1700s: Colonial Landmarks

Christopher House: Circa 1720


The first section of this NYC landmark was built circa 1720, with one room, a cellar and garret. Another section was added in the 1730s. The overhanging spring eaves were designed to divert water from the stone walls and foundation. It is located on Arthur Kill Road in Richmond Town.

Stone farmhouse: Circa 1730


The original one-story stone section of the Scott-Edwards House at 752 Delafield Avenue in West Brighton was built circa 1730 in the Dutch Colonial style. The second floor and seven-column Greek Revival portico were additions in the early 1840s.  It was designated a NYC landmark in 1967.

Neville House: Circa 1770


At 806 Richmond Terrace in New Brighton, this official NYC landmark is one of the few large pre-Revolutionary War country houses still standing in the city.  It was constructed with locally quarried red sandstone, and the two-story veranda is a notable architectural feature.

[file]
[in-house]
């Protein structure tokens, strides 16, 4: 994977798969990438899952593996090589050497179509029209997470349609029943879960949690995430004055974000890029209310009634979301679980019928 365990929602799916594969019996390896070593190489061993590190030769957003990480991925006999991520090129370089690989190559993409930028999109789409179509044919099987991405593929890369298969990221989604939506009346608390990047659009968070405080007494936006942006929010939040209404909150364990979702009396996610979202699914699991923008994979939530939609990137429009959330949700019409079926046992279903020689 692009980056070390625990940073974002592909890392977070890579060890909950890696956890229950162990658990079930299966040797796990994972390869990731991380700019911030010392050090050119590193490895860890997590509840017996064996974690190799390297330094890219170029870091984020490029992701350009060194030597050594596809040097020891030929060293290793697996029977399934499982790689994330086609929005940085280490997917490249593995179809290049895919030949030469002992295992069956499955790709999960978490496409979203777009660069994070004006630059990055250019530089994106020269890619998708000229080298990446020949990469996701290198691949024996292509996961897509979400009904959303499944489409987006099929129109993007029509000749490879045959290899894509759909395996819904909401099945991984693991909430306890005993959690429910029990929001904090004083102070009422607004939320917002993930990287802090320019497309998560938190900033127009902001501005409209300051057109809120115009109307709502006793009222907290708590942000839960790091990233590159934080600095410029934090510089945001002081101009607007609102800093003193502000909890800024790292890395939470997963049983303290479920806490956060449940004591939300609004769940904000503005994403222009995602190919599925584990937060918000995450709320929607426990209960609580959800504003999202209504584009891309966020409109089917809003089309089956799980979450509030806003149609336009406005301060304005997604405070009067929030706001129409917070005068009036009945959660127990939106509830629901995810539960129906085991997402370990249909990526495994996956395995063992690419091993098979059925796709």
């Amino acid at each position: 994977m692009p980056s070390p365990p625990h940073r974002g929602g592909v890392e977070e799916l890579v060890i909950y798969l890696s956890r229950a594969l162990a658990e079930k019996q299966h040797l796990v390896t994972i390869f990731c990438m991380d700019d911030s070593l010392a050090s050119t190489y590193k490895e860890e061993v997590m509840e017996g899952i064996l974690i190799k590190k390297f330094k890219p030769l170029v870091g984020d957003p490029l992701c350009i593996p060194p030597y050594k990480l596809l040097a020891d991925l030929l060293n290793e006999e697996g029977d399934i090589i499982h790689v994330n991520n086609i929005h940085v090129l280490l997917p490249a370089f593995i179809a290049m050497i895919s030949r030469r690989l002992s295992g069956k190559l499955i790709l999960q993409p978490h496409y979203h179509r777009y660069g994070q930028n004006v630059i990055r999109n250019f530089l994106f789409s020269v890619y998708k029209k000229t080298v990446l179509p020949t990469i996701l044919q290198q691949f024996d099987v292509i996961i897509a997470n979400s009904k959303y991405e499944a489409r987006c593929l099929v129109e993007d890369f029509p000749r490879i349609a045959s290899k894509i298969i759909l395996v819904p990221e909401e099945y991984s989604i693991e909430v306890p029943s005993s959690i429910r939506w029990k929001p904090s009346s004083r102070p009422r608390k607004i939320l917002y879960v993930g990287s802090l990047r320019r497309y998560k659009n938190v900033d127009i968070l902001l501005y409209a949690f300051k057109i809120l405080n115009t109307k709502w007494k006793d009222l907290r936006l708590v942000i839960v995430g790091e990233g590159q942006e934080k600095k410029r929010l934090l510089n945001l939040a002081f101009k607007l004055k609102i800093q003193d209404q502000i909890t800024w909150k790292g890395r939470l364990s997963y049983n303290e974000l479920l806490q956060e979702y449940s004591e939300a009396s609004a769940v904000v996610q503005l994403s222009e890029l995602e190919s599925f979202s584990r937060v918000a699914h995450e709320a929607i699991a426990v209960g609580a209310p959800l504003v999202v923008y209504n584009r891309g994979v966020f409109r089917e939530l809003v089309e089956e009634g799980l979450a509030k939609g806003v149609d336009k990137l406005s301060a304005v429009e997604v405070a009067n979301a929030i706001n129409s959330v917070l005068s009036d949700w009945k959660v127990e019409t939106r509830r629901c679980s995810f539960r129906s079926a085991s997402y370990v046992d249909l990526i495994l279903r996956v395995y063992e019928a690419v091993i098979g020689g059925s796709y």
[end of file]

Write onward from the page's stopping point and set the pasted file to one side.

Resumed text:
Dutch Colonial: Circa 1740


Joseph Guyon built this house in the Dutch Colonial style circa 1740 on his 80-acre farm on Tysen's Lane in Oakwood. Its gambrel roof and spring eave above the porch are important historic features. It was moved to 3711 Richmond Road in Richmond Town in 1962, and landmarked in 1969.

Dutch Colonial: 1763


This hilltop building was constructed in 1763 to serve as first New Dorp Moravian Church and parsonage, at what is now 2205 Richmond Road. The graceful Dutch Colonial-style roof extends over the eaves to shelter a columned porch. The building now houses the church's administrative offices. 

Circa 1770: Boehm-Frost House


The clapboard Boehm-Frost House, with its historic windows and red brick chimneys, dates to 1770. It was built on what is now Arthur Kill Road, near the intersection with Giffords Lane. The house was moved to 43 Arthur Kill Road in Historic Richmond Town in 1965, and designated an official NYC landmark in 1969.